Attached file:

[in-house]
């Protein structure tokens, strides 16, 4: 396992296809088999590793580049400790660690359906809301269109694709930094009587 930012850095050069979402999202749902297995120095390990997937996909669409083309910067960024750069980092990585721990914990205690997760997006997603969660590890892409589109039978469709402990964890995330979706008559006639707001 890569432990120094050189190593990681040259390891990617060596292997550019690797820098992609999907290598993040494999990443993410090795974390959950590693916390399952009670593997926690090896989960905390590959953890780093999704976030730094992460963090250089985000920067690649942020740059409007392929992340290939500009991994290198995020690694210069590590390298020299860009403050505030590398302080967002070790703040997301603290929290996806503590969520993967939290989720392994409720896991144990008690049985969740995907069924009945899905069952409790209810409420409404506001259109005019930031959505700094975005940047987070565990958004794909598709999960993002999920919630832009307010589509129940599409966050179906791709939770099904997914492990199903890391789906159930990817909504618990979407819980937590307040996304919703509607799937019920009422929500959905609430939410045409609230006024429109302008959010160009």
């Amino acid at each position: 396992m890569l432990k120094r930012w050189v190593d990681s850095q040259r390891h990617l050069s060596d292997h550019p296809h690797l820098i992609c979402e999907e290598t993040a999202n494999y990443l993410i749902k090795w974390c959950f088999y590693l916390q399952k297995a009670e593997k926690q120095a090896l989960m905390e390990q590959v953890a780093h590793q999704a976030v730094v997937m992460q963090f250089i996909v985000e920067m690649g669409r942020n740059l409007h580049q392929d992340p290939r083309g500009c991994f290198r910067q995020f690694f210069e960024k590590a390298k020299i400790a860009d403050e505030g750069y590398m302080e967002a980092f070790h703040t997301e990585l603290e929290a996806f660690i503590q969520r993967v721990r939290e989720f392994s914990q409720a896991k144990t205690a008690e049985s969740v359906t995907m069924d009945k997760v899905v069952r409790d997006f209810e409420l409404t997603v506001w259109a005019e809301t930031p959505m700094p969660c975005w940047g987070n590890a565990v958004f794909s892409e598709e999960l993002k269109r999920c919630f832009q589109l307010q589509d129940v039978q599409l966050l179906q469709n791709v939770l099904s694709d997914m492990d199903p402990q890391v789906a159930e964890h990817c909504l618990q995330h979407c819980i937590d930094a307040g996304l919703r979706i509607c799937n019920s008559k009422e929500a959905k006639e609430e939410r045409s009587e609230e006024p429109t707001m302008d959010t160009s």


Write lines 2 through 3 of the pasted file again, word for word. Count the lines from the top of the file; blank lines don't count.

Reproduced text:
């Protein structure tokens, strides 16, 4: 396992296809088999590793580049400790660690359906809301269109694709930094009587 930012850095050069979402999202749902297995120095390990997937996909669409083309910067960024750069980092990585721990914990205690997760997006997603969660590890892409589109039978469709402990964890995330979706008559006639707001 890569432990120094050189190593990681040259390891990617060596292997550019690797820098992609999907290598993040494999990443993410090795974390959950590693916390399952009670593997926690090896989960905390590959953890780093999704976030730094992460963090250089985000920067690649942020740059409007392929992340290939500009991994290198995020690694210069590590390298020299860009403050505030590398302080967002070790703040997301603290929290996806503590969520993967939290989720392994409720896991144990008690049985969740995907069924009945899905069952409790209810409420409404506001259109005019930031959505700094975005940047987070565990958004794909598709999960993002999920919630832009307010589509129940599409966050179906791709939770099904997914492990199903890391789906159930990817909504618990979407819980937590307040996304919703509607799937019920009422929500959905609430939410045409609230006024429109302008959010160009």
């Amino acid at each position: 396992m890569l432990k120094r930012w050189v190593d990681s850095q040259r390891h990617l050069s060596d292997h550019p296809h690797l820098i992609c979402e999907e290598t993040a999202n494999y990443l993410i749902k090795w974390c959950f088999y590693l916390q399952k297995a009670e593997k926690q120095a090896l989960m905390e390990q590959v953890a780093h590793q999704a976030v730094v997937m992460q963090f250089i996909v985000e920067m690649g669409r942020n740059l409007h580049q392929d992340p290939r083309g500009c991994f290198r910067q995020f690694f210069e960024k590590a390298k020299i400790a860009d403050e505030g750069y590398m302080e967002a980092f070790h703040t997301e990585l603290e929290a996806f660690i503590q969520r993967v721990r939290e989720f392994s914990q409720a896991k144990t205690a008690e049985s969740v359906t995907m069924d009945k997760v899905v069952r409790d997006f209810e409420l409404t997603v506001w259109a005019e809301t930031p959505m700094p969660c975005w940047g987070n590890a565990v958004f794909s892409e598709e999960l993002k269109r999920c919630f832009q589109l307010q589509d129940v039978q599409l966050l179906q469709n791709v939770l099904s694709d997914m492990d199903p402990q890391v789906a159930e964890h990817c909504l618990q995330h979407c819980i937590d930094a307040g996304l919703r979706i509607c799937n019920s008559k009422e929500a959905k006639e609430e939410r045409s009587e609230e006024p429109t707001m302008d959010t160009s």